Mannerby said businesses, universities, local authorities and government need to collaborate and innovate to create new opportunities for a sustainable tourism industry in Sweden.

Private public partnership

Collaboration between the public and private sectors was a recurring theme during the webinar, which covered the many ways tourism SMEs can embrace technology and digitalization to make their business more efficient, enable them to reach more people in the world and ultimately to be more profitable.

To achieve this, Sultana said one of the main things SMEs need to establish from the start is what are the main challenges and opportunities they face, and then how technology can help address and adopt them.

“Technology is the tool that enables these opportunities and enables these different types of challenges to be met,” Sultana explained. “I think one of the key things that SMEs need to focus on, especially now that we are coming out of the pandemic, is how can they become more efficient and profitable in terms of operations? And how then can technology play a role in the functioning of the company? And how can tourism SMEs improve their service, in terms of service delivery and tourist experience? These are all important aspects.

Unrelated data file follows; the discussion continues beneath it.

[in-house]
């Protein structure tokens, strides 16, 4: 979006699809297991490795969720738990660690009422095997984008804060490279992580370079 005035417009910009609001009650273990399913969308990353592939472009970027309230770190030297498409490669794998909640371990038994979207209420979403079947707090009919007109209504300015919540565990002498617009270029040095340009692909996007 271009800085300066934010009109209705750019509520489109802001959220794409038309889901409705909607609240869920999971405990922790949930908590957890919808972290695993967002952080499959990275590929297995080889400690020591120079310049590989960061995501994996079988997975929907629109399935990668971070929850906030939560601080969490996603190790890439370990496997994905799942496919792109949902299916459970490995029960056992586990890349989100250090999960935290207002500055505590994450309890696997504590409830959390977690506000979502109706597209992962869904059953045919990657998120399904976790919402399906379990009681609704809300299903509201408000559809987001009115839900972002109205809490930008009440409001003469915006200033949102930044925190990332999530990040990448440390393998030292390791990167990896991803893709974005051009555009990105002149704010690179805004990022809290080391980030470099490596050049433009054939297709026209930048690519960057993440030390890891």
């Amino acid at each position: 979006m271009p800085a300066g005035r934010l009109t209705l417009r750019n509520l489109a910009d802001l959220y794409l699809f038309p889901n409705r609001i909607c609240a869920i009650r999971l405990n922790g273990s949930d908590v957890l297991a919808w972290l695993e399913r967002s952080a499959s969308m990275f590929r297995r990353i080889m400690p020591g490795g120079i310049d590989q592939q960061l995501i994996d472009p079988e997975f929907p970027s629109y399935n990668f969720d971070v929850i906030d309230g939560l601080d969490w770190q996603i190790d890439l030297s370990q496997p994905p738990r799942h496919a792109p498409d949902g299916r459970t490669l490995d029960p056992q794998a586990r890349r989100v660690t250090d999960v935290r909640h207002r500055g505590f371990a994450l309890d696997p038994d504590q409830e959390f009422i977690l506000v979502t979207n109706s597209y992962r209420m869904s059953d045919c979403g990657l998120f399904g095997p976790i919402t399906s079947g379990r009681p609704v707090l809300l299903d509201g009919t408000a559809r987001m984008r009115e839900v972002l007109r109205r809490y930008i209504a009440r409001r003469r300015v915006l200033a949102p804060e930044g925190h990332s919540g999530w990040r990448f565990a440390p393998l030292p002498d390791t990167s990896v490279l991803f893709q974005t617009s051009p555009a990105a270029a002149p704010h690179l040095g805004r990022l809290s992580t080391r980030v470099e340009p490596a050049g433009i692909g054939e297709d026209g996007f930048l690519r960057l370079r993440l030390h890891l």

He added that one of the few bright spots to come out of the COVID-19 pandemic is that business confidence in the use of technology has increased. Sultana hoped that the accelerated pace of adoption of digital tools would continue as the global tourism industry began to recover from the pandemic and as a result, tourism SMEs would be able to bridge the digital adaptation gap. and reaping the benefits of technology adoption.

The webinar “Digital Takeoff: How Governments Can Help SMBs Make the Most of the Tourism Recovery” was hosted by Mastercard on June 27, with support from the Global Government Forum. You can watch the 75-minute webinar via our dedicated event page.